The Ontological Turn

Taking Different Worlds Seriously

in Social Analysis
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  • 1 University of Exeter a.r.pickering@exeter.ac.uk
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Abstract

In this article I discuss different scientific and non-modern worlds as they appear in a performative (rather than representational) idiom, situating my analysis in relation to the recent ontological turns in science and technology studies (STS) and anthropology. I propose an ontology of decentered becoming that can help us take seriously the multiplicity of ‘found’ ontologies. A key concept is that of ‘islands of stability’, which enables a comparative transition between the worlds of science and shamanism. This offers an opportunity to reflect back critically and politically on modernity, while highlighting the problems of anthropological translation that surface in a performative apprehension of non-modern worlds. In conclusion, I touch on scientific and non-scientific worlds (complexity theory, cybernetics, Taoism, Zen) that do not center themselves on islands of stability.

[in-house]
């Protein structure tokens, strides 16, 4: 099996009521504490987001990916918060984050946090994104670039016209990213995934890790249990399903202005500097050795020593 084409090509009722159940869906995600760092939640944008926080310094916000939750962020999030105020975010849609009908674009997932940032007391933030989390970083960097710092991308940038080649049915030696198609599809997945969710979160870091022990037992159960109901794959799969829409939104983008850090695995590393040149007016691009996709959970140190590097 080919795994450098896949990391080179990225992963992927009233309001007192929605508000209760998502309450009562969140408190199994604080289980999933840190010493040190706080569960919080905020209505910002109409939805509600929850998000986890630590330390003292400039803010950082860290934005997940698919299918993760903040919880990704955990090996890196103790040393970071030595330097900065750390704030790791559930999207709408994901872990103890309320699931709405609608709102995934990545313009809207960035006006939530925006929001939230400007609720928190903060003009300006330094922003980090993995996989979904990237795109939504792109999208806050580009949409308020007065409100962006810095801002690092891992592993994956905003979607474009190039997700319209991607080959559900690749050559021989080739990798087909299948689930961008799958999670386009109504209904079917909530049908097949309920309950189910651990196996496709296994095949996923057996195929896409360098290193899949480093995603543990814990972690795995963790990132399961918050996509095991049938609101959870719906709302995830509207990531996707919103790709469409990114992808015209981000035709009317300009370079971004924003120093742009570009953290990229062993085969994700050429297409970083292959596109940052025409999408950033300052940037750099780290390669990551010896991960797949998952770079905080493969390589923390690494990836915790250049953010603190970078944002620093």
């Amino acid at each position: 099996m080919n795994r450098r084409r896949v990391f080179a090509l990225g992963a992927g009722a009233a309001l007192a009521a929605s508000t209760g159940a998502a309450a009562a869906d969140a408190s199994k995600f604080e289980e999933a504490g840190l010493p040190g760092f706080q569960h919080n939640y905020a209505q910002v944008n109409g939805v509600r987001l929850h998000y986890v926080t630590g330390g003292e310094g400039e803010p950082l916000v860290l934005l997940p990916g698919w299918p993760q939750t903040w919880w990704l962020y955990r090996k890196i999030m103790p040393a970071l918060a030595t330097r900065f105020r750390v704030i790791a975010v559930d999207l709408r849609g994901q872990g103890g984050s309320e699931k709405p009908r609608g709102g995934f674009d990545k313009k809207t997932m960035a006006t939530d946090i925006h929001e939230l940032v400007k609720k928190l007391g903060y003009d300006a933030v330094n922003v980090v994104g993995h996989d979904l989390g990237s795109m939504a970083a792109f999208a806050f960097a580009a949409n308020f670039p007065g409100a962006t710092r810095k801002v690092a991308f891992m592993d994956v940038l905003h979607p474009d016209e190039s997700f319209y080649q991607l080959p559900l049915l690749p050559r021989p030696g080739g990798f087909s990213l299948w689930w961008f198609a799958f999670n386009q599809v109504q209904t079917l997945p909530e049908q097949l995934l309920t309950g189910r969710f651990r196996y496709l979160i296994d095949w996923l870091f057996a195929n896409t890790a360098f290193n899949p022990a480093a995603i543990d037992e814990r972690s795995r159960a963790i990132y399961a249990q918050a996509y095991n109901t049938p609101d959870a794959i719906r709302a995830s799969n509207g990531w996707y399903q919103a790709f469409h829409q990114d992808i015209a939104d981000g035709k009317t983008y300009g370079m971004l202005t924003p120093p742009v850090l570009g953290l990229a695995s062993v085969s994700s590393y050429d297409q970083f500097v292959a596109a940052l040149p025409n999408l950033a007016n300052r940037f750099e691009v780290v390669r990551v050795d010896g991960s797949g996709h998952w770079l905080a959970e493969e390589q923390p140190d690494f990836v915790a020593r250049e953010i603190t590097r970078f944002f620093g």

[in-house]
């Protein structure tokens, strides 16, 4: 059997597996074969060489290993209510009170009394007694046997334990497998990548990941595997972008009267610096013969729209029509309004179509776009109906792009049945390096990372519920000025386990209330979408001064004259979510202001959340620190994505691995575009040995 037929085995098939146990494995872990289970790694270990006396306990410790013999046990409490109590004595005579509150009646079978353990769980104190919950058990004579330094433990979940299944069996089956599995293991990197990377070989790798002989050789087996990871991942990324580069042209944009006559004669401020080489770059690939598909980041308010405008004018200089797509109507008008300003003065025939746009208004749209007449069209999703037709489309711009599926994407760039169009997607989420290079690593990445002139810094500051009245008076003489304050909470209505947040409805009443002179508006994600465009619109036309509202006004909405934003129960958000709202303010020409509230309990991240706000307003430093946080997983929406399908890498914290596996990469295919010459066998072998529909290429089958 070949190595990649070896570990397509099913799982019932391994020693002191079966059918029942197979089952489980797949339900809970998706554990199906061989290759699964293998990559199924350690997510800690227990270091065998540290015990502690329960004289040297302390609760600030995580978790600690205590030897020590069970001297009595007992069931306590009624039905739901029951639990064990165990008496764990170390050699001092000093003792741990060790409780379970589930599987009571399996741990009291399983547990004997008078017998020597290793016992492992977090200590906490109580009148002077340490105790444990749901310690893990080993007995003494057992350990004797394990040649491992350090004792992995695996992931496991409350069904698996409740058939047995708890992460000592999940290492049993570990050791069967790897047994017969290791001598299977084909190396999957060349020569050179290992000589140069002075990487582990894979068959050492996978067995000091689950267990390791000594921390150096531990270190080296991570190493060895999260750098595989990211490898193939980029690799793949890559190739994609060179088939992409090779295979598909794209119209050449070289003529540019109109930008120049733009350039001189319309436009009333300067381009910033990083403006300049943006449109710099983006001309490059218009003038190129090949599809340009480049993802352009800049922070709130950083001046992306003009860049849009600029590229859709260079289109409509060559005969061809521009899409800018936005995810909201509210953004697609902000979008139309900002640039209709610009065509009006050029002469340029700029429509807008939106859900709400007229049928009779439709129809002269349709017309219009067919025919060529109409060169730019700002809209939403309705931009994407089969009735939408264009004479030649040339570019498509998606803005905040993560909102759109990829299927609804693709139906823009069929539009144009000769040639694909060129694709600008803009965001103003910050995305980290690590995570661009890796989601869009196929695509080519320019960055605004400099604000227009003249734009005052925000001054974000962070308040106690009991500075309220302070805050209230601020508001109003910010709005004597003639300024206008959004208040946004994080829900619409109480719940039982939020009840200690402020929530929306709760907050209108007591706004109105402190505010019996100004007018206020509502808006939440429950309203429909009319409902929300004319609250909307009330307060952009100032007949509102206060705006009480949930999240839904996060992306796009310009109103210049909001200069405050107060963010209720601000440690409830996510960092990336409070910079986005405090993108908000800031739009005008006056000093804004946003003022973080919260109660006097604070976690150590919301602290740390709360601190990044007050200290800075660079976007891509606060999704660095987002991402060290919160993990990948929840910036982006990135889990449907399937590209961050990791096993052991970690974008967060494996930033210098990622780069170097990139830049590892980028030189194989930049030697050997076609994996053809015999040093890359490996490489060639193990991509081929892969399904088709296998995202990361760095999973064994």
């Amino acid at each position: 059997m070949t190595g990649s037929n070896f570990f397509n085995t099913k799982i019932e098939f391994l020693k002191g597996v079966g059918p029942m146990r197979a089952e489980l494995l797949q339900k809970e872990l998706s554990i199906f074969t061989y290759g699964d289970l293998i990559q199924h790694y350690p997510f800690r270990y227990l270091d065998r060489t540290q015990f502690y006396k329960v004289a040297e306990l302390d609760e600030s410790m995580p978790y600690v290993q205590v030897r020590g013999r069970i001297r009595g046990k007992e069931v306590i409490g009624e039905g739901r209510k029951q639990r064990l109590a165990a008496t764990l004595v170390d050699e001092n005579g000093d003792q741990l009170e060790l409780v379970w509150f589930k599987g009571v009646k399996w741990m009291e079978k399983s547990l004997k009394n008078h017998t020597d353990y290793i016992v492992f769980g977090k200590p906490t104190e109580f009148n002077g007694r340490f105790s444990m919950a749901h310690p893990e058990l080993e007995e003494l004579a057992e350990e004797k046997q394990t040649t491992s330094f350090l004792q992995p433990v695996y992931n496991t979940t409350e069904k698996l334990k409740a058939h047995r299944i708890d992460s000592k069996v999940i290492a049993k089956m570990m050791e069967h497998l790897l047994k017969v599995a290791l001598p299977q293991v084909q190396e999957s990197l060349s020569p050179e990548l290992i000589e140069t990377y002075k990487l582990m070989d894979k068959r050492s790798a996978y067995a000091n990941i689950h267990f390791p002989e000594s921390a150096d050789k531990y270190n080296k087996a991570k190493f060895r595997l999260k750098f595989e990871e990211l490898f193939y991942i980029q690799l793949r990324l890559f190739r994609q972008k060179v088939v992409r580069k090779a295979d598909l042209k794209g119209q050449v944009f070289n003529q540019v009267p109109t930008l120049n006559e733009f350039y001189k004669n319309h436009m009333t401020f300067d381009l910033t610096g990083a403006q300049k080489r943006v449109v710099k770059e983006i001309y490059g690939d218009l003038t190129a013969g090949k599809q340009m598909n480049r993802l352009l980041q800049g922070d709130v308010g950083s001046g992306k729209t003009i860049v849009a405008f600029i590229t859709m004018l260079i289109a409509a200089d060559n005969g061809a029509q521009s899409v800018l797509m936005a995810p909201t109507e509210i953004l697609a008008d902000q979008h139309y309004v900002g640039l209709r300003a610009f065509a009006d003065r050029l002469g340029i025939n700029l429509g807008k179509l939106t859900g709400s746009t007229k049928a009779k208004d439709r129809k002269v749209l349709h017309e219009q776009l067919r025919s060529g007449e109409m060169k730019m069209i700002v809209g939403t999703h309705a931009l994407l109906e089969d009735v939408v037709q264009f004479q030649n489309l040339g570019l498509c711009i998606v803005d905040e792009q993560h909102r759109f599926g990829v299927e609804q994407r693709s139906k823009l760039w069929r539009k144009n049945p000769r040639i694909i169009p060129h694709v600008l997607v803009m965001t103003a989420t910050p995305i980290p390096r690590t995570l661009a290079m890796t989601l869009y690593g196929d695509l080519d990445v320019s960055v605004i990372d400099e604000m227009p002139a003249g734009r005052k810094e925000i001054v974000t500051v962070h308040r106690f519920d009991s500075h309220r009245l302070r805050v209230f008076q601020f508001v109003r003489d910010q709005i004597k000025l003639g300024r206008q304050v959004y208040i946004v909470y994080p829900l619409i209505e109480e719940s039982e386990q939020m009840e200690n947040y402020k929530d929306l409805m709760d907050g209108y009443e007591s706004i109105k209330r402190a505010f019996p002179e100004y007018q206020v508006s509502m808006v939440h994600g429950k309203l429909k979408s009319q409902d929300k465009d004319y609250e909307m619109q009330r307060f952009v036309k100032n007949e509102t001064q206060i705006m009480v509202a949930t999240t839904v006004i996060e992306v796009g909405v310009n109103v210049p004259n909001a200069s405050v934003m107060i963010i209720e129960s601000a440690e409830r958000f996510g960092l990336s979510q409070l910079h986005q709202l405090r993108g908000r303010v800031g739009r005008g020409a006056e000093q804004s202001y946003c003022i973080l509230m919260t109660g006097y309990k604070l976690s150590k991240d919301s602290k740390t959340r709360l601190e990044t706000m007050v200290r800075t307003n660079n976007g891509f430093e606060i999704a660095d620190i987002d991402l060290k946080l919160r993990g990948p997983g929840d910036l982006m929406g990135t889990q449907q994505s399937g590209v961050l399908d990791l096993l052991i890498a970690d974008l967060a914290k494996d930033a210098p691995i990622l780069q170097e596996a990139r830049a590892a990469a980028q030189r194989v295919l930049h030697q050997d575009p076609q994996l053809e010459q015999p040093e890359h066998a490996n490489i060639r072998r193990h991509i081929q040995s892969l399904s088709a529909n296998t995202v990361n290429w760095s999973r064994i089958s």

Contributor Notes

Andrew Pickering is a Professor Emeritus of Sociology and Philosophy at the University of Exeter. His field is science and technology studies, and his current research focuses on art, agency, the environment, and traditional Chinese philosophy. His publications include The Cybernetic Brain: Sketches of Another Future (2010), The Mangle in Practice: Science, Society, and Becoming (2008), The Mangle of Practice: Time, Agency, and Science (1995), Science as Practice and Culture (1992), and Constructing Quarks: A Sociological History of Particle Physics (1984).

Social Analysis

The International Journal of Anthropology

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